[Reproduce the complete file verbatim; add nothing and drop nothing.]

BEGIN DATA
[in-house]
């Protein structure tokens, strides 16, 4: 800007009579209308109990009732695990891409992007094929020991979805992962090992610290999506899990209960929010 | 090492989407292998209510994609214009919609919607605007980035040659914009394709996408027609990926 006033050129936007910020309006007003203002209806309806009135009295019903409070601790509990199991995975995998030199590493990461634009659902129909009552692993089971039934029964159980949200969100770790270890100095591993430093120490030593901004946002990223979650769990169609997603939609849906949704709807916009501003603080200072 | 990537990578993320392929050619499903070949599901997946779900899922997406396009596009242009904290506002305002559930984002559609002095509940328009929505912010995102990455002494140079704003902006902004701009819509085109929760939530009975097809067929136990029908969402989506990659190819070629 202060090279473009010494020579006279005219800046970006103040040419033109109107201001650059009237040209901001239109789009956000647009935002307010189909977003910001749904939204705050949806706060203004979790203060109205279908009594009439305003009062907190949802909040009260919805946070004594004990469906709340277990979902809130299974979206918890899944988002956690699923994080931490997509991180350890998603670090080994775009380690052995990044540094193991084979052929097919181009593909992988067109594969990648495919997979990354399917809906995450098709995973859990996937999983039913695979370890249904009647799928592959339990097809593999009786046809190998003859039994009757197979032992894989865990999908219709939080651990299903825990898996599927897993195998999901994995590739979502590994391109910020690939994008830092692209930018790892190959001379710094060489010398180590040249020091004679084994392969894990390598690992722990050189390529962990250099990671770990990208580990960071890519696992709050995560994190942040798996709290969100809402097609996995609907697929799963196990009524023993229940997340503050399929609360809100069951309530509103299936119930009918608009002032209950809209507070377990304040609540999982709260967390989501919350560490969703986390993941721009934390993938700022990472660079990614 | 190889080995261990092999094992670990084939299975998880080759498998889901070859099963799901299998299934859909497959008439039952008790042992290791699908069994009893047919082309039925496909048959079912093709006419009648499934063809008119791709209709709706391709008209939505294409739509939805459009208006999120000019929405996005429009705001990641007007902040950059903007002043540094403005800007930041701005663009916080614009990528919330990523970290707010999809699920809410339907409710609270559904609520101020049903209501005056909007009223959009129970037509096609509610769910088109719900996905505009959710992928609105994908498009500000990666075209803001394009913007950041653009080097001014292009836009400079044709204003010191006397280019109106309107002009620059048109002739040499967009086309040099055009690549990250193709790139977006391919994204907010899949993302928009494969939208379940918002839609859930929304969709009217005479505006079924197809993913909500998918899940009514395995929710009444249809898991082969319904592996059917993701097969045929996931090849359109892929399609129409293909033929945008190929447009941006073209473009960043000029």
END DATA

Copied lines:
[in-house]
């Protein structure tokens, strides 16, 4: 800007009579209308109990009732695990891409992007094929020991979805992962090992610290999506899990209960929010 | 090492989407292998209510994609214009919609919607605007980035040659914009394709996408027609990926 006033050129936007910020309006007003203002209806309806009135009295019903409070601790509990199991995975995998030199590493990461634009659902129909009552692993089971039934029964159980949200969100770790270890100095591993430093120490030593901004946002990223979650769990169609997603939609849906949704709807916009501003603080200072 | 990537990578993320392929050619499903070949599901997946779900899922997406396009596009242009904290506002305002559930984002559609002095509940328009929505912010995102990455002494140079704003902006902004701009819509085109929760939530009975097809067929136990029908969402989506990659190819070629 202060090279473009010494020579006279005219800046970006103040040419033109109107201001650059009237040209901001239109789009956000647009935002307010189909977003910001749904939204705050949806706060203004979790203060109205279908009594009439305003009062907190949802909040009260919805946070004594004990469906709340277990979902809130299974979206918890899944988002956690699923994080931490997509991180350890998603670090080994775009380690052995990044540094193991084979052929097919181009593909992988067109594969990648495919997979990354399917809906995450098709995973859990996937999983039913695979370890249904009647799928592959339990097809593999009786046809190998003859039994009757197979032992894989865990999908219709939080651990299903825990898996599927897993195998999901994995590739979502590994391109910020690939994008830092692209930018790892190959001379710094060489010398180590040249020091004679084994392969894990390598690992722990050189390529962990250099990671770990990208580990960071890519696992709050995560994190942040798996709290969100809402097609996995609907697929799963196990009524023993229940997340503050399929609360809100069951309530509103299936119930009918608009002032209950809209507070377990304040609540999982709260967390989501919350560490969703986390993941721009934390993938700022990472660079990614 | 190889080995261990092999094992670990084939299975998880080759498998889901070859099963799901299998299934859909497959008439039952008790042992290791699908069994009893047919082309039925496909048959079912093709006419009648499934063809008119791709209709709706391709008209939505294409739509939805459009208006999120000019929405996005429009705001990641007007902040950059903007002043540094403005800007930041701005663009916080614009990528919330990523970290707010999809699920809410339907409710609270559904609520101020049903209501005056909007009223959009129970037509096609509610769910088109719900996905505009959710992928609105994908498009500000990666075209803001394009913007950041653009080097001014292009836009400079044709204003010191006397280019109106309107002009620059048109002739040499967009086309040099055009690549990250193709790139977006391919994204907010899949993302928009494969939208379940918002839609859930929304969709009217005479505006079924197809993913909500998918899940009514395995929710009444249809898991082969319904592996059917993701097969045929996931090849359109892929399609129409293909033929945008190929447009941006073209473009960043000029």